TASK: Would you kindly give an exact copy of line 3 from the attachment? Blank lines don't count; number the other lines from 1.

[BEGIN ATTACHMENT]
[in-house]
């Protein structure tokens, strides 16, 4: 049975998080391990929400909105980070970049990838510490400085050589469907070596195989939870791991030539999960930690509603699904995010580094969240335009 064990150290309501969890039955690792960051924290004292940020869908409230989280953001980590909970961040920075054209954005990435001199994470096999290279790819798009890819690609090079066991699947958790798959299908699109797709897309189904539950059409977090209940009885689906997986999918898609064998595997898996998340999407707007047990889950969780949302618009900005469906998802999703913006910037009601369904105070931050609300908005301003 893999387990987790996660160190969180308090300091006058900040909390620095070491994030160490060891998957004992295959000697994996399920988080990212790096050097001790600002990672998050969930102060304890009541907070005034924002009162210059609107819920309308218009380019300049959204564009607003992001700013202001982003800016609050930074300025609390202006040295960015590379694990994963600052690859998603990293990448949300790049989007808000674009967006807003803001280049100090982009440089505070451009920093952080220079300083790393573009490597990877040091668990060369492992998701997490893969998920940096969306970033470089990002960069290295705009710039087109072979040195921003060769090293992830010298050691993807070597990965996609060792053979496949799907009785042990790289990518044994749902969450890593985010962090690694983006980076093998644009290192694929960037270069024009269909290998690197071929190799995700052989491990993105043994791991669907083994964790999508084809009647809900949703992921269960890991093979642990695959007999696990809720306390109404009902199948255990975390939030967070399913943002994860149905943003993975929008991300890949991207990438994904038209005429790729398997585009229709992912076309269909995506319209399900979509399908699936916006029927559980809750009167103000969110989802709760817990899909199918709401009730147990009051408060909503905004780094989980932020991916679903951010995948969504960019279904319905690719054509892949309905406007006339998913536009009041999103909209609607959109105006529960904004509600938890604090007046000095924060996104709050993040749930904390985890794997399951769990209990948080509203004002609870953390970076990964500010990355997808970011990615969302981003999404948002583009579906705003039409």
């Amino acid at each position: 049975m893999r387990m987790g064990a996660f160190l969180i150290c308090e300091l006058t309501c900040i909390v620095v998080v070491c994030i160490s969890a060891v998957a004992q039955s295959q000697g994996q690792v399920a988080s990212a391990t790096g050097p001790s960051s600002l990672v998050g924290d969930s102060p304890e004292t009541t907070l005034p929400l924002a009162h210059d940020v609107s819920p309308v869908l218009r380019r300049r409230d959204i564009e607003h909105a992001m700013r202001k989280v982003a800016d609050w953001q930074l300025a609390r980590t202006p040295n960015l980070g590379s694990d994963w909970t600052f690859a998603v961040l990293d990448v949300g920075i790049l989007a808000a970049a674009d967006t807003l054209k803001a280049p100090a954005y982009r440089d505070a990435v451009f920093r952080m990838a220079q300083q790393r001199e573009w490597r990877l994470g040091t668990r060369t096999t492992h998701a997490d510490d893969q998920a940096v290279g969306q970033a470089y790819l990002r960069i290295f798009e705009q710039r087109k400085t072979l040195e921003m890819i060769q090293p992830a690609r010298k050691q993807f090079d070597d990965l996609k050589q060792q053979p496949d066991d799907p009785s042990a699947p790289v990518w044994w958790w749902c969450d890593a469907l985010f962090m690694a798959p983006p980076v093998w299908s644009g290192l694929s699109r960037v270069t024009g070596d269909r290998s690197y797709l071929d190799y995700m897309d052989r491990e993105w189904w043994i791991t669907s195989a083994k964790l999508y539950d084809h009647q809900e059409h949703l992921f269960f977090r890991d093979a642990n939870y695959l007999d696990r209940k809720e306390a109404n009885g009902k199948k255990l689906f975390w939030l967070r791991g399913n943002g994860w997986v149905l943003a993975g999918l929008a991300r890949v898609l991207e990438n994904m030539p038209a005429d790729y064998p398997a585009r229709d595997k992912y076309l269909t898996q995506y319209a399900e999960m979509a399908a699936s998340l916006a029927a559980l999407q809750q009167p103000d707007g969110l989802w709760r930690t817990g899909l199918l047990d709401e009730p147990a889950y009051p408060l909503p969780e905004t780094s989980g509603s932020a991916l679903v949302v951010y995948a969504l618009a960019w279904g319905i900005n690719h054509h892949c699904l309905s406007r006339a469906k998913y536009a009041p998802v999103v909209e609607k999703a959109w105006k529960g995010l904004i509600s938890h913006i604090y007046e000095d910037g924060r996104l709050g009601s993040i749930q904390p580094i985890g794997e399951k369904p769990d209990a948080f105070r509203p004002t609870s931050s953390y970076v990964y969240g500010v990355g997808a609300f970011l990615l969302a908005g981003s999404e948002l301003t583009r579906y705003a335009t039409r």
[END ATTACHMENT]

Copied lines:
């Amino acid at each position: 049975m893999r387990m987790g064990a996660f160190l969180i150290c308090e300091l006058t309501c900040i909390v620095v998080v070491c994030i160490s969890a060891v998957a004992q039955s295959q000697g994996q690792v399920a988080s990212a391990t790096g050097p001790s960051s600002l990672v998050g924290d969930s102060p304890e004292t009541t907070l005034p929400l924002a009162h210059d940020v609107s819920p309308v869908l218009r380019r300049r409230d959204i564009e607003h909105a992001m700013r202001k989280v982003a800016d609050w953001q930074l300025a609390r980590t202006p040295n960015l980070g590379s694990d994963w909970t600052f690859a998603v961040l990293d990448v949300g920075i790049l989007a808000a970049a674009d967006t807003l054209k803001a280049p100090a954005y982009r440089d505070a990435v451009f920093r952080m990838a220079q300083q790393r001199e573009w490597r990877l994470g040091t668990r060369t096999t492992h998701a997490d510490d893969q998920a940096v290279g969306q970033a470089y790819l990002r960069i290295f798009e705009q710039r087109k400085t072979l040195e921003m890819i060769q090293p992830a690609r010298k050691q993807f090079d070597d990965l996609k050589q060792q053979p496949d066991d799907p009785s042990a699947p790289v990518w044994w958790w749902c969450d890593a469907l985010f962090m690694a798959p983006p980076v093998w299908s644009g290192l694929s699109r960037v270069t024009g070596d269909r290998s690197y797709l071929d190799y995700m897309d052989r491990e993105w189904w043994i791991t669907s195989a083994k964790l999508y539950d084809h009647q809900e059409h949703l992921f269960f977090r890991d093979a642990n939870y695959l007999d696990r209940k809720e306390a109404n009885g009902k199948k255990l689906f975390w939030l967070r791991g399913n943002g994860w997986v149905l943003a993975g999918l929008a991300r890949v898609l991207e990438n994904m030539p038209a005429d790729y064998p398997a585009r229709d595997k992912y076309l269909t898996q995506y319209a399900e999960m979509a399908a699936s998340l916006a029927a559980l999407q809750q009167p103000d707007g969110l989802w709760r930690t817990g899909l199918l047990d709401e009730p147990a889950y009051p408060l909503p969780e905004t780094s989980g509603s932020a991916l679903v949302v951010y995948a969504l618009a960019w279904g319905i900005n690719h054509h892949c699904l309905s406007r006339a469906k998913y536009a009041p998802v999103v909209e609607k999703a959109w105006k529960g995010l904004i509600s938890h913006i604090y007046e000095d910037g924060r996104l709050g009601s993040i749930q904390p580094i985890g794997e399951k369904p769990d209990a948080f105070r509203p004002t609870s931050s953390y970076v990964y969240g500010v990355g997808a609300f970011l990615l969302a908005g981003s999404e948002l301003t583009r579906y705003a335009t039409r």